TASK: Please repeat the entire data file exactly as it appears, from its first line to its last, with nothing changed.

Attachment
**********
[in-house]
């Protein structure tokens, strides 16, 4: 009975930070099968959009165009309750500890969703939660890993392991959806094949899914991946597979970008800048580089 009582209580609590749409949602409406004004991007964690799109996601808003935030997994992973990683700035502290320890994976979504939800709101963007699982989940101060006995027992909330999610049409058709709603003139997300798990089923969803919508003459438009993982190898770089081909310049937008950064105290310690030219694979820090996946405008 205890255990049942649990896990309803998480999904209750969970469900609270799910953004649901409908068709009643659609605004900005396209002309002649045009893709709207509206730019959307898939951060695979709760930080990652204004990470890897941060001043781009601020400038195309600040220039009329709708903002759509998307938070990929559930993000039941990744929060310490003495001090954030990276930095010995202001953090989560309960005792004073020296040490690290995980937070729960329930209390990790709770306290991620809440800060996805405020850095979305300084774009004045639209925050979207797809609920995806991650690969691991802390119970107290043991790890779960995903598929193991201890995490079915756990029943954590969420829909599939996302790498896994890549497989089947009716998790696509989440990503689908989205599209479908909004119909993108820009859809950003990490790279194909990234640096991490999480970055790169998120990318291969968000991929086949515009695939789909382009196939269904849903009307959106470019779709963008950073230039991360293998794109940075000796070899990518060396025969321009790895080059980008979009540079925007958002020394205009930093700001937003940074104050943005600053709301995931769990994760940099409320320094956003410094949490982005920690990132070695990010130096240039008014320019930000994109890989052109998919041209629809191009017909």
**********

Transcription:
[in-house]
């Protein structure tokens, strides 16, 4: 009975930070099968959009165009309750500890969703939660890993392991959806094949899914991946597979970008800048580089 009582209580609590749409949602409406004004991007964690799109996601808003935030997994992973990683700035502290320890994976979504939800709101963007699982989940101060006995027992909330999610049409058709709603003139997300798990089923969803919508003459438009993982190898770089081909310049937008950064105290310690030219694979820090996946405008 205890255990049942649990896990309803998480999904209750969970469900609270799910953004649901409908068709009643659609605004900005396209002309002649045009893709709207509206730019959307898939951060695979709760930080990652204004990470890897941060001043781009601020400038195309600040220039009329709708903002759509998307938070990929559930993000039941990744929060310490003495001090954030990276930095010995202001953090989560309960005792004073020296040490690290995980937070729960329930209390990790709770306290991620809440800060996805405020850095979305300084774009004045639209925050979207797809609920995806991650690969691991802390119970107290043991790890779960995903598929193991201890995490079915756990029943954590969420829909599939996302790498896994890549497989089947009716998790696509989440990503689908989205599209479908909004119909993108820009859809950003990490790279194909990234640096991490999480970055790169998120990318291969968000991929086949515009695939789909382009196939269904849903009307959106470019779709963008950073230039991360293998794109940075000796070899990518060396025969321009790895080059980008979009540079925007958002020394205009930093700001937003940074104050943005600053709301995931769990994760940099409320320094956003410094949490982005920690990132070695990010130096240039008014320019930000994109890989052109998919041209629809191009017909």